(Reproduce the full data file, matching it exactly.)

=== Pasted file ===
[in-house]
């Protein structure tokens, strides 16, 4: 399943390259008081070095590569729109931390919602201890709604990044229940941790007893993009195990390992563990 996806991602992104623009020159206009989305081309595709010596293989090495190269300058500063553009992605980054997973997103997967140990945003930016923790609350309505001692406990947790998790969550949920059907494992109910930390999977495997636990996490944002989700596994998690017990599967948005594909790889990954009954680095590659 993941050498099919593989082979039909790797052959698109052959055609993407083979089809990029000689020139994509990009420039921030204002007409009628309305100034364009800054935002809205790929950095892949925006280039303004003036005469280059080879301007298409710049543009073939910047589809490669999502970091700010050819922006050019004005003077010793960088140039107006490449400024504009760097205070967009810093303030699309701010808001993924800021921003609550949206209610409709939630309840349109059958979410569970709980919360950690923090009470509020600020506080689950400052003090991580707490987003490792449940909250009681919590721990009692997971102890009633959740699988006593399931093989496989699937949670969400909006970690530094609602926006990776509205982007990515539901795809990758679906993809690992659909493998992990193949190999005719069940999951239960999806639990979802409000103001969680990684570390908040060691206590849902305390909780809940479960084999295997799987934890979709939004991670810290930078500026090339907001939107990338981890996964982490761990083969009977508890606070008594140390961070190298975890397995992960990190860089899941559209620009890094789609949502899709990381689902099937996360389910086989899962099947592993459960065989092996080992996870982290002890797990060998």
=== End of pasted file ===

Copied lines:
[in-house]
């Protein structure tokens, strides 16, 4: 399943390259008081070095590569729109931390919602201890709604990044229940941790007893993009195990390992563990 996806991602992104623009020159206009989305081309595709010596293989090495190269300058500063553009992605980054997973997103997967140990945003930016923790609350309505001692406990947790998790969550949920059907494992109910930390999977495997636990996490944002989700596994998690017990599967948005594909790889990954009954680095590659 993941050498099919593989082979039909790797052959698109052959055609993407083979089809990029000689020139994509990009420039921030204002007409009628309305100034364009800054935002809205790929950095892949925006280039303004003036005469280059080879301007298409710049543009073939910047589809490669999502970091700010050819922006050019004005003077010793960088140039107006490449400024504009760097205070967009810093303030699309701010808001993924800021921003609550949206209610409709939630309840349109059958979410569970709980919360950690923090009470509020600020506080689950400052003090991580707490987003490792449940909250009681919590721990009692997971102890009633959740699988006593399931093989496989699937949670969400909006970690530094609602926006990776509205982007990515539901795809990758679906993809690992659909493998992990193949190999005719069940999951239960999806639990979802409000103001969680990684570390908040060691206590849902305390909780809940479960084999295997799987934890979709939004991670810290930078500026090339907001939107990338981890996964982490761990083969009977508890606070008594140390961070190298975890397995992960990190860089899941559209620009890094789609949502899709990381689902099937996360389910086989899962099947592993459960065989092996080992996870982290002890797990060998």